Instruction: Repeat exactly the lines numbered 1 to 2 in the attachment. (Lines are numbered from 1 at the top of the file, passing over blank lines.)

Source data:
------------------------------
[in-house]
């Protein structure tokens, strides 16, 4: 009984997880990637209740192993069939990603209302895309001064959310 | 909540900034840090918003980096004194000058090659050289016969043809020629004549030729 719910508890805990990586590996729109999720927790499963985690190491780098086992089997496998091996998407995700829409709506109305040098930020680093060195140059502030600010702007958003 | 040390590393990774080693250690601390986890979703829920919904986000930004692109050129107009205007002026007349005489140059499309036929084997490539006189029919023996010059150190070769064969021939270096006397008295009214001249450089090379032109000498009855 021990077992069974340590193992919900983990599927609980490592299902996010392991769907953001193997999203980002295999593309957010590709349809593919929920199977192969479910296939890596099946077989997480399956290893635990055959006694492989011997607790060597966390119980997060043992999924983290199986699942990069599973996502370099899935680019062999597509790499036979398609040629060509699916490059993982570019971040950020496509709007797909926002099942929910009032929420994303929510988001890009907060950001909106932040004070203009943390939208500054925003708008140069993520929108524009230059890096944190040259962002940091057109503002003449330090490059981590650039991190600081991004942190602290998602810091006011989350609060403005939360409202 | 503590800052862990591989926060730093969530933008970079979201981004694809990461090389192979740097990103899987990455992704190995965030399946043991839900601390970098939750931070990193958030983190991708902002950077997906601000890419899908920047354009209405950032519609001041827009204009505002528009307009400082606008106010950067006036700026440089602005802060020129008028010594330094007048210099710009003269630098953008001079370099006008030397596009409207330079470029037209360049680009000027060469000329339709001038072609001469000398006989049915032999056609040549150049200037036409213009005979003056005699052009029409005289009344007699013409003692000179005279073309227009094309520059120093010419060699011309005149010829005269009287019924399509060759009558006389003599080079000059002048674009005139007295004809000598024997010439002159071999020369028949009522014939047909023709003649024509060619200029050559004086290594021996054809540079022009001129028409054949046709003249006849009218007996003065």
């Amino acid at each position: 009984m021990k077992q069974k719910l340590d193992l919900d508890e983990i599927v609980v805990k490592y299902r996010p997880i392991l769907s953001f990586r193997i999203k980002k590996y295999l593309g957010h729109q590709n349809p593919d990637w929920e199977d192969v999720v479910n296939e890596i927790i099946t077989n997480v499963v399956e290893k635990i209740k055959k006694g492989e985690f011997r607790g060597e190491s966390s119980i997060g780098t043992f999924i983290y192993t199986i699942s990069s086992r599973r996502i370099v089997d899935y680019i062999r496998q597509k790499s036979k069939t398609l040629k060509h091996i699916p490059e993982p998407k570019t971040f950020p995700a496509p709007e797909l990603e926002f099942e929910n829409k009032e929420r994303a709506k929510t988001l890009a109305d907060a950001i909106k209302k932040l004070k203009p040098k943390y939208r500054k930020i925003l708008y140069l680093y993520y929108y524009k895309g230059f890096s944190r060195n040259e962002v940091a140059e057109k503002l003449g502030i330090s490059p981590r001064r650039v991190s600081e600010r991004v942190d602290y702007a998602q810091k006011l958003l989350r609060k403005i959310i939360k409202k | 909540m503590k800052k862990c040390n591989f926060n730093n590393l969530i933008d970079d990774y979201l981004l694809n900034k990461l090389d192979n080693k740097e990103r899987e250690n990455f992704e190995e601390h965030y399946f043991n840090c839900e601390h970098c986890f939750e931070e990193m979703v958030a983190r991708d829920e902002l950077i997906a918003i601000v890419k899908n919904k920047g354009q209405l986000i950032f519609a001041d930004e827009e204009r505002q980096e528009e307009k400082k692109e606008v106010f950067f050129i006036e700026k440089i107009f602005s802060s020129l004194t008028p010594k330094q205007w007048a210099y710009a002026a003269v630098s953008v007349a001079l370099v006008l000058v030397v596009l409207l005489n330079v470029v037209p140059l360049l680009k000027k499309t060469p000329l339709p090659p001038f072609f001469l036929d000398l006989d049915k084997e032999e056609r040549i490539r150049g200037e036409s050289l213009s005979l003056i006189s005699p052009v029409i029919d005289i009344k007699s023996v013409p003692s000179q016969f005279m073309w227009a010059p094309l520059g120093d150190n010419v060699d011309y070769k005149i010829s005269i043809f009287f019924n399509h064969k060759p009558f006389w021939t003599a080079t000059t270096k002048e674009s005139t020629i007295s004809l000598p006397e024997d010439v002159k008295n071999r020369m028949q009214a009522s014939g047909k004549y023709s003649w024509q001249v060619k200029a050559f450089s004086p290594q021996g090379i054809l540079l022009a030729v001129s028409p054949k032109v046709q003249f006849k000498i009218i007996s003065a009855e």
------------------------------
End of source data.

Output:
[in-house]
């Protein structure tokens, strides 16, 4: 009984997880990637209740192993069939990603209302895309001064959310 | 909540900034840090918003980096004194000058090659050289016969043809020629004549030729 719910508890805990990586590996729109999720927790499963985690190491780098086992089997496998091996998407995700829409709506109305040098930020680093060195140059502030600010702007958003 | 040390590393990774080693250690601390986890979703829920919904986000930004692109050129107009205007002026007349005489140059499309036929084997490539006189029919023996010059150190070769064969021939270096006397008295009214001249450089090379032109000498009855 021990077992069974340590193992919900983990599927609980490592299902996010392991769907953001193997999203980002295999593309957010590709349809593919929920199977192969479910296939890596099946077989997480399956290893635990055959006694492989011997607790060597966390119980997060043992999924983290199986699942990069599973996502370099899935680019062999597509790499036979398609040629060509699916490059993982570019971040950020496509709007797909926002099942929910009032929420994303929510988001890009907060950001909106932040004070203009943390939208500054925003708008140069993520929108524009230059890096944190040259962002940091057109503002003449330090490059981590650039991190600081991004942190602290998602810091006011989350609060403005939360409202 | 503590800052862990591989926060730093969530933008970079979201981004694809990461090389192979740097990103899987990455992704190995965030399946043991839900601390970098939750931070990193958030983190991708902002950077997906601000890419899908920047354009209405950032519609001041827009204009505002528009307009400082606008106010950067006036700026440089602005802060020129008028010594330094007048210099710009003269630098953008001079370099006008030397596009409207330079470029037209360049680009000027060469000329339709001038072609001469000398006989049915032999056609040549150049200037036409213009005979003056005699052009029409005289009344007699013409003692000179005279073309227009094309520059120093010419060699011309005149010829005269009287019924399509060759009558006389003599080079000059002048674009005139007295004809000598024997010439002159071999020369028949009522014939047909023709003649024509060619200029050559004086290594021996054809540079022009001129028409054949046709003249006849009218007996003065």